We set out to visit the parks and the piazzas around Rome. We had no idea where to go and who we might meet. We did our best to follow our hearts. We discovered that many people in Italy are very suspicious of others and especially anything that has to do with photographs, internet and their children. We understand. We do our best to explain who we are and that our intentions are good and honest. But, it was a great obstacle to overcome. Just when we were feeling a bit discouraged we were guided to two darling families and we were able to take some adorable photographs!
These two little girls: Livia and Giula are some of my favorite children we have photographed so far. We found this family happily sitting on the curb eating their gelatos. They were so sweet and happy to help us. The girls were adorable, funny, happy and cooperative!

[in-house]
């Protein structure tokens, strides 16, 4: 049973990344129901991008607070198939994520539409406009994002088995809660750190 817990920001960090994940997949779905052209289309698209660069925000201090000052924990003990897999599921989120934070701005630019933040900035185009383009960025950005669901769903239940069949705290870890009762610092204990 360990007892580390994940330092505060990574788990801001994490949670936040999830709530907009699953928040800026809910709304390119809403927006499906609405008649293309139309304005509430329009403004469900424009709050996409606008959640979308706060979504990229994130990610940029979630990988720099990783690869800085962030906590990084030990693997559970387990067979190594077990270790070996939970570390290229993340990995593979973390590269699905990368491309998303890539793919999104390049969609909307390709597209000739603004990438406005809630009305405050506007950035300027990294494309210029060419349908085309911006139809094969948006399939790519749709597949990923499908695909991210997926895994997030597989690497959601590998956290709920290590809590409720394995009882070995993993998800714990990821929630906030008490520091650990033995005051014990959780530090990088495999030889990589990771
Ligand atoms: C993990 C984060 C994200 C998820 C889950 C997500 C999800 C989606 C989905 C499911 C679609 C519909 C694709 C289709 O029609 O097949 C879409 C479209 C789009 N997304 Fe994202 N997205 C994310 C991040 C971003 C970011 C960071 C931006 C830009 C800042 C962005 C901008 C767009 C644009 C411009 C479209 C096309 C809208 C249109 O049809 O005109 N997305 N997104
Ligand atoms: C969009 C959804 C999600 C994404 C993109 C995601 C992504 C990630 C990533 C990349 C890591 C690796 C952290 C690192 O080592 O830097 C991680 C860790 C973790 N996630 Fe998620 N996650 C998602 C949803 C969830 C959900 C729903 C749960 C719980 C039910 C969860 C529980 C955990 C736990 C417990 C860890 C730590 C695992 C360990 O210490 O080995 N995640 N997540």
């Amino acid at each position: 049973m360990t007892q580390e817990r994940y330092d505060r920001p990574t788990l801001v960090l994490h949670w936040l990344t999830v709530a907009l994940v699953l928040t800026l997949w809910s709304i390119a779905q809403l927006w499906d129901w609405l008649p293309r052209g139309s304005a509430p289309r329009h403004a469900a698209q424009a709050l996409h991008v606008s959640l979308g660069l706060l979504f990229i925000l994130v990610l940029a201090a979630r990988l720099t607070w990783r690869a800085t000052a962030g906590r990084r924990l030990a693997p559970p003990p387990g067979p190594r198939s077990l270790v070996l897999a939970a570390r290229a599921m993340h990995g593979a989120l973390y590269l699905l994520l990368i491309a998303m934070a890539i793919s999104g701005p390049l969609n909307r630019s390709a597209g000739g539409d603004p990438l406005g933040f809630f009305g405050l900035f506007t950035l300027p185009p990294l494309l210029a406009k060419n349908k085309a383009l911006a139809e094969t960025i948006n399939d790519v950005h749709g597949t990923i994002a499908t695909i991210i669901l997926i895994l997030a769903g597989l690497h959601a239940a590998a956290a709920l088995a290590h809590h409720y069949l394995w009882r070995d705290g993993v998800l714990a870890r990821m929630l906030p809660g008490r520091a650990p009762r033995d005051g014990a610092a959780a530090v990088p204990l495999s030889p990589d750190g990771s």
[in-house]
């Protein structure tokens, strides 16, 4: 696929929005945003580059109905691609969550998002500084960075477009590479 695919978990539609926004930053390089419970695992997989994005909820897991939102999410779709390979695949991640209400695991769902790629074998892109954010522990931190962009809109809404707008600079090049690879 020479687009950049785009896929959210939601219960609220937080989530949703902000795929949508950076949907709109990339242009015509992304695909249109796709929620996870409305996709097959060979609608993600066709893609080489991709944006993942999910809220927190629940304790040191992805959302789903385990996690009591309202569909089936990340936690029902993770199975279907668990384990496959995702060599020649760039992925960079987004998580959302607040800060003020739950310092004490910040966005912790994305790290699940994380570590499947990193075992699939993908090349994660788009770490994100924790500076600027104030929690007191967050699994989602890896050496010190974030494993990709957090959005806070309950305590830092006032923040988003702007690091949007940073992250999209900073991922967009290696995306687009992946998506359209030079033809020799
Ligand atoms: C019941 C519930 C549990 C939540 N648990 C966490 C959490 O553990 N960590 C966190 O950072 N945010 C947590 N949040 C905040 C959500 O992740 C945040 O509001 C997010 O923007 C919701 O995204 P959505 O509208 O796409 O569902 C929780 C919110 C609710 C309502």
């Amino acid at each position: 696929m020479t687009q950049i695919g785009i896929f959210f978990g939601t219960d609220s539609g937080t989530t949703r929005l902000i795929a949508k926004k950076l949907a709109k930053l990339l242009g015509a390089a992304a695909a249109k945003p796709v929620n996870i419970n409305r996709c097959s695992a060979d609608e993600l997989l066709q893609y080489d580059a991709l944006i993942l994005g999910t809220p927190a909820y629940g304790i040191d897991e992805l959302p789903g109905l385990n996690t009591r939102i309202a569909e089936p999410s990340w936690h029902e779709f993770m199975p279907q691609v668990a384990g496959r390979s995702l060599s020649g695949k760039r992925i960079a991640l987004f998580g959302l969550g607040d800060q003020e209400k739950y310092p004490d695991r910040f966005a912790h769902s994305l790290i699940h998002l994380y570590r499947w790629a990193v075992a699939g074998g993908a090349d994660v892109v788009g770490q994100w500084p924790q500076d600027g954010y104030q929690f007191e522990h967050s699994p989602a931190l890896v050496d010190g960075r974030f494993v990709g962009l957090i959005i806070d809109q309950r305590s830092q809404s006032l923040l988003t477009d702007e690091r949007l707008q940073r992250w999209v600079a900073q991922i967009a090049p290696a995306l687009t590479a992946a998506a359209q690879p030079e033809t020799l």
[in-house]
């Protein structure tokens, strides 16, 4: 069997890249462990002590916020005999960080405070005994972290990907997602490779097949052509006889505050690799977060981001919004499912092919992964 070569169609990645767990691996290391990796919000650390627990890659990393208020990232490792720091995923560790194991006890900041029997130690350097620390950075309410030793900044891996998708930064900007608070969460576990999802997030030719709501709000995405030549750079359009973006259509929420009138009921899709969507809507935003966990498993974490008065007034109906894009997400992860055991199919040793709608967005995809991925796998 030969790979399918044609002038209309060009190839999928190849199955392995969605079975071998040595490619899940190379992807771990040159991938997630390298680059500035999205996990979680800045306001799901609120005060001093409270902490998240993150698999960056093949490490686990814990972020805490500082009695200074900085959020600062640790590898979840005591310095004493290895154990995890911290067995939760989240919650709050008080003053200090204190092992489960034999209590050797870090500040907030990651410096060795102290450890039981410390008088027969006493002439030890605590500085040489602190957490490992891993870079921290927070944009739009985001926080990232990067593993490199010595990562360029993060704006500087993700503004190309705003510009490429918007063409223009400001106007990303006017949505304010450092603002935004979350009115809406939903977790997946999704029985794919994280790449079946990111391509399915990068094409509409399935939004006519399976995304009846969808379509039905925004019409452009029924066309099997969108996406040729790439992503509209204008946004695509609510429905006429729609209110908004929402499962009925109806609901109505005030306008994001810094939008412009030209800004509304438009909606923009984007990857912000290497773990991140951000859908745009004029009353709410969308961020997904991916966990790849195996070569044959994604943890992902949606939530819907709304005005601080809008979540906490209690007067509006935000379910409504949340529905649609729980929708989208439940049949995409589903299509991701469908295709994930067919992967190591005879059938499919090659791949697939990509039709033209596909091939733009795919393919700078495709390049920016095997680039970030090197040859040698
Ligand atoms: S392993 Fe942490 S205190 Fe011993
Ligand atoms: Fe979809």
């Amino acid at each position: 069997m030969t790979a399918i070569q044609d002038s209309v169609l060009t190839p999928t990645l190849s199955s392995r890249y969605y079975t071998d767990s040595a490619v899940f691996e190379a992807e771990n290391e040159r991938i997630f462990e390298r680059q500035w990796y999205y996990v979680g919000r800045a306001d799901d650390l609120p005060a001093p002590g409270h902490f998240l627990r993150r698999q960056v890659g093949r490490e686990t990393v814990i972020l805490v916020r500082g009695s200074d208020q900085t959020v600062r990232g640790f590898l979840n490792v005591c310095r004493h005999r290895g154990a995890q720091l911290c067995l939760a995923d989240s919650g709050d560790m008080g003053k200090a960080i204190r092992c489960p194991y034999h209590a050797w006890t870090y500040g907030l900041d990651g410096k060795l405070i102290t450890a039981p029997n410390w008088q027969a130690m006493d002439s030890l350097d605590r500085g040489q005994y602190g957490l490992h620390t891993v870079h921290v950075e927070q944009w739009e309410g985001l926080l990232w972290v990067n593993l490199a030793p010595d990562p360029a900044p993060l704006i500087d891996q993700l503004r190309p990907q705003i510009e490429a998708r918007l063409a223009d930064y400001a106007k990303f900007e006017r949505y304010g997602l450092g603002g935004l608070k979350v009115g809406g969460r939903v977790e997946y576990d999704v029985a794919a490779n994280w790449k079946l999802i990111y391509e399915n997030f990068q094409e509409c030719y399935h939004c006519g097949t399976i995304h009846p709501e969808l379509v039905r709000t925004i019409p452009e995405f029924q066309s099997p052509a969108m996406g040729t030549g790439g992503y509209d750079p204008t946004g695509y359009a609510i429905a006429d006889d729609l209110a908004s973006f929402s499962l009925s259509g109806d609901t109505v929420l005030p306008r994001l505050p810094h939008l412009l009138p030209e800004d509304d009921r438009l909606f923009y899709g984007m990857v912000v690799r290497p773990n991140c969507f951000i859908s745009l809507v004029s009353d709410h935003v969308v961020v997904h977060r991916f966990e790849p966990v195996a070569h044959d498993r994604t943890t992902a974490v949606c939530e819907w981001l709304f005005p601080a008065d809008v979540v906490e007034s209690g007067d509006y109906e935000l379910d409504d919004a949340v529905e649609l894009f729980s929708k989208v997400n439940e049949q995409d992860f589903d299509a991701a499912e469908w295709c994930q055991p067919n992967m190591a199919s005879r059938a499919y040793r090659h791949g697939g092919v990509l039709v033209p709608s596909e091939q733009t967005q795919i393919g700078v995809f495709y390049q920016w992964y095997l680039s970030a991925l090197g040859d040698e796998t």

It was another great lesson of how to trust the spirit and follow one’s heart. Even when tragedy strikes and challenges come we will be blessed as we work diligently to help and serve others. It is genuinely satisfying to find these amazing, sweet, wonderful families everywhere we go. 

October 02, 2011

Nepal - A Father's Hope

One of the countries I was most looking forward to visiting was Nepal. It did not disappoint me. What a plethora of sites, sounds, smells, colors, and people! I wish we could have stayed longer, but alas, we are not here for vacation or site seeing. We come, meet our families, take our photographs and rush off to the next destination. It certainly is not the way to see the world, but it is an amazing way to meet many, many incredible diverse people. Nepal has 29 million people. 20 million of them live in poverty. 56% of them are illiterate. They need books! We are anxious to have them completed so we can begin giving them to people, just like the people in Nepal.